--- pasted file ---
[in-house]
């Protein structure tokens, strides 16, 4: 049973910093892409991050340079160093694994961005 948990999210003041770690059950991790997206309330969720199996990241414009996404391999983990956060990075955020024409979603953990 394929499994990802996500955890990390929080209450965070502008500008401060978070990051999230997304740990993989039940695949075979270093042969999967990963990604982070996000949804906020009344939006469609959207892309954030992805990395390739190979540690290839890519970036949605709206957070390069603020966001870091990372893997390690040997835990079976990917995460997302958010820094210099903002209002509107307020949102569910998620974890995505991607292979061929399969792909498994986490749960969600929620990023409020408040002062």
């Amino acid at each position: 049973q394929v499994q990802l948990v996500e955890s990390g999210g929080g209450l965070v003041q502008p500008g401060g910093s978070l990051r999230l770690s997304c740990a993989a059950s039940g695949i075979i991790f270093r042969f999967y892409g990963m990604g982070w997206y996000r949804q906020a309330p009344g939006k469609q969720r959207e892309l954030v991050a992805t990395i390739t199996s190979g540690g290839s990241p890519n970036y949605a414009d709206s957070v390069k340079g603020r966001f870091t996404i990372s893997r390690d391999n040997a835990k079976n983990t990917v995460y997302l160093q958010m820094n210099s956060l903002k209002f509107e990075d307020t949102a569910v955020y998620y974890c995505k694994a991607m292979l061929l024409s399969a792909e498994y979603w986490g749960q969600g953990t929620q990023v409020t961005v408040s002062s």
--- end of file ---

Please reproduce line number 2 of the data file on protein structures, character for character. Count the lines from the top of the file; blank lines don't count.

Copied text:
């Protein structure tokens, strides 16, 4: 049973910093892409991050340079160093694994961005 948990999210003041770690059950991790997206309330969720199996990241414009996404391999983990956060990075955020024409979603953990 394929499994990802996500955890990390929080209450965070502008500008401060978070990051999230997304740990993989039940695949075979270093042969999967990963990604982070996000949804906020009344939006469609959207892309954030992805990395390739190979540690290839890519970036949605709206957070390069603020966001870091990372893997390690040997835990079976990917995460997302958010820094210099903002209002509107307020949102569910998620974890995505991607292979061929399969792909498994986490749960969600929620990023409020408040002062």